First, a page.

Hikes of the Aran Islands: Black Fort

Hikes of the Aran Islands: Black Fort

My husband, Kevin, and I went to Ireland for 10 days in Ireland 2014 for our honeymoon. We spent the whole time hiking, eating, drinking beer, and chilling out. We stayed for four nights on Inishmor, the largest of the Aran Islands.

Over oatmeal topped with a swirl of Irish whiskey, a splash of milk, and a touch of honey, our hostess Treasa told us about the Black Fort, Dun Duchathair. The fort is off the beaten path, no real trail leads to it, but it’s still not too hard to find so long as you watch your step.

Our host, Bertie, drove us to the foot of a trail that leads much of the way to Duchathair (pronounced doo-CAH-her) on the eastern end of Inishmor (ask your B&B host, the TI, or any local for exactly how to find it) and bid us good luck. We hiked uphill for awhile from where he left us, first along the road, and then along a trail marked only by the sign pictured above.

After about 20 minutes of walking, we reached the end of the trail, a low stone wall built straight across it, surrounding us on all sides except for the way we came. So we climbed over the wall and made for the cliffs. We met some cows up close, but they didn’t seem to mind we were in their field.

When we saw the cliffs we turned east and followed the cliffs as we’d been instructed. I took a moment to look back, away from the cliffs, think about how we might return to the trail and knew why we’d been told to bring a snack and plenty of water and be prepared to wander a bit. Rocks as far as the eye could see.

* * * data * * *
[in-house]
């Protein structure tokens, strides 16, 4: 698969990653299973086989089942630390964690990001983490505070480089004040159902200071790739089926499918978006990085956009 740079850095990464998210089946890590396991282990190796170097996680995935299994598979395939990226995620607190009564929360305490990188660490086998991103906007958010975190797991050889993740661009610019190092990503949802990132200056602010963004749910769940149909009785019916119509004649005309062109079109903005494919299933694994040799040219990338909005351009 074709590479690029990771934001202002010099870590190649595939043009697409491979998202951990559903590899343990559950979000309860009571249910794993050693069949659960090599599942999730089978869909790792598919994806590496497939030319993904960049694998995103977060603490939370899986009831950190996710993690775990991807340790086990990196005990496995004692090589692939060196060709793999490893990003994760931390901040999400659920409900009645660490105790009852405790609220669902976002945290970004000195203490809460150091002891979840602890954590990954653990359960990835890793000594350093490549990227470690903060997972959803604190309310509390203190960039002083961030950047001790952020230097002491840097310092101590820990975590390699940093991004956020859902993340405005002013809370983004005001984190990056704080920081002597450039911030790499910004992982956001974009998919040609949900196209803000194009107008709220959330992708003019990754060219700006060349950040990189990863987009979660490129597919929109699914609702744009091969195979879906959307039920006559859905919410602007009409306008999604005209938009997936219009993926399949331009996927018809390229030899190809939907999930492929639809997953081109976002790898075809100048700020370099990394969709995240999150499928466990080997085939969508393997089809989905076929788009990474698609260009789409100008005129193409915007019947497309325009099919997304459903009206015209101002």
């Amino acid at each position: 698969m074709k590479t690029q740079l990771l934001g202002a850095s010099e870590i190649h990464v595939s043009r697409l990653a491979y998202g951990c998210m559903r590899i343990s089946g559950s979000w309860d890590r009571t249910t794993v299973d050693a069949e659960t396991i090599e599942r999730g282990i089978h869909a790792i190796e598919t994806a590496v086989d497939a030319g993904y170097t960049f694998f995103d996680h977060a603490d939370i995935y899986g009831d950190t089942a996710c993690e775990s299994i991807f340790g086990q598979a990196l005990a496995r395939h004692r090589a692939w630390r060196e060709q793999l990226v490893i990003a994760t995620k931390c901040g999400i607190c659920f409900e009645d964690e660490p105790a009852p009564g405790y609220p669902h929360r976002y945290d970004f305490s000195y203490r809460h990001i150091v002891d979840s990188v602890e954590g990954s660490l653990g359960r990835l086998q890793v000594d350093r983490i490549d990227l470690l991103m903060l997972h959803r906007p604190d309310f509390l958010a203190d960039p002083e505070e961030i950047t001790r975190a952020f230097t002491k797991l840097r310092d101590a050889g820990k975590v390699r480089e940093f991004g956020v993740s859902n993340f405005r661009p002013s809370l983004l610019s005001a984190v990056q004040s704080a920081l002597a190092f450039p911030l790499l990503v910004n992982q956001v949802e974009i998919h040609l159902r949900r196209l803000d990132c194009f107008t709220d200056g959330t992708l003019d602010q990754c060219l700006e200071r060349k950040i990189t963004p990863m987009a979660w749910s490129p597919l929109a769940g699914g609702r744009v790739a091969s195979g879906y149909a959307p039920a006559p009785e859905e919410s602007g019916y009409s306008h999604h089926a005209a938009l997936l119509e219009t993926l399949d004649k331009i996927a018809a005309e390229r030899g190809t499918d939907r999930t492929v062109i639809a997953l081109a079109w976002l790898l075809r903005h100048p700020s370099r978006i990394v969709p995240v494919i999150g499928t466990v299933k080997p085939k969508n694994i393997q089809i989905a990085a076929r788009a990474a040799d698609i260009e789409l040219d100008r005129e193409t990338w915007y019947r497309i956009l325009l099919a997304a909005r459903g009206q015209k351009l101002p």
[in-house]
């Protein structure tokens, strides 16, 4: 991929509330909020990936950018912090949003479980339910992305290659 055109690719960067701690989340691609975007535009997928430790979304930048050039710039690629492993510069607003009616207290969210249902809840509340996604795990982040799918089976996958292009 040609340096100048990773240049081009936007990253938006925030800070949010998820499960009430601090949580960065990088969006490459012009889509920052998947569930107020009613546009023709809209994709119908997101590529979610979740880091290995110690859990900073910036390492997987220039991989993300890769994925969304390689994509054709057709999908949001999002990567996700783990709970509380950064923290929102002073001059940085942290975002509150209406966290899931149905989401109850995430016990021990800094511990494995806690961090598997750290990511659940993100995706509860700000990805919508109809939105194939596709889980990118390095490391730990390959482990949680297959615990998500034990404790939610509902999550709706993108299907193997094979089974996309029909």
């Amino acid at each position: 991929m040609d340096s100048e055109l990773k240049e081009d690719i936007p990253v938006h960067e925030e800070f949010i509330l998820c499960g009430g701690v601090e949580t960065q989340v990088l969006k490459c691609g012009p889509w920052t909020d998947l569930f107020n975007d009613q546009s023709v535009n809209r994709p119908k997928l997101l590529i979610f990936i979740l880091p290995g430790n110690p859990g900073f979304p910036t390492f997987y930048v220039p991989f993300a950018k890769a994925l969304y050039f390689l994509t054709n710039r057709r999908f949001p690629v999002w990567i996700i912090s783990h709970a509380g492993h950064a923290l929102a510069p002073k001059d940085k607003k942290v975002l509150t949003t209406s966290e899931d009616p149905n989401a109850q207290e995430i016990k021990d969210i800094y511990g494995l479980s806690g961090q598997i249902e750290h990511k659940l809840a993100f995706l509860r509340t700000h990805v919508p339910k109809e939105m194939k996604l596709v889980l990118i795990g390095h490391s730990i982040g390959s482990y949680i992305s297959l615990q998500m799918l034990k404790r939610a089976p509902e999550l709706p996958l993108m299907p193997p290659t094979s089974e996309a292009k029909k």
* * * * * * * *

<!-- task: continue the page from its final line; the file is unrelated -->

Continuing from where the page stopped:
Duchathair was probably once a ring fort, but much of it has fallen into the sea as the ocean has worn away the cliffs. Now, the fort is a half circle ending at the edge of the ocean. You must be very careful if you choose to go inside, only two feet separate the stone wall from the cliff’s edge and that is the space you must cross. There is no entrance on the land side of the fort.

There are many hurdles to reach this spot, but once you’re inside the Black Fort, you’ll see the challenges as just a small part of the adventure. We felt as though we were the only people in the world as we stood inside the fort remains, nothing to look at but grass and stone and ocean and sky. No power lines, no houses, nothing but a stone wall on one side and wide open space on the other.

We rested awhile before returning to Kilronan for lunch, once again crossing over the two foot space between fort and cliff, the remains of the chevaux de frise designed to hinder attackers, and back along the cliffs to the trail.

We highly recommend this hike to anyone who wants to do a little something different and who brought sturdy shoes good for crossing rocky fields.


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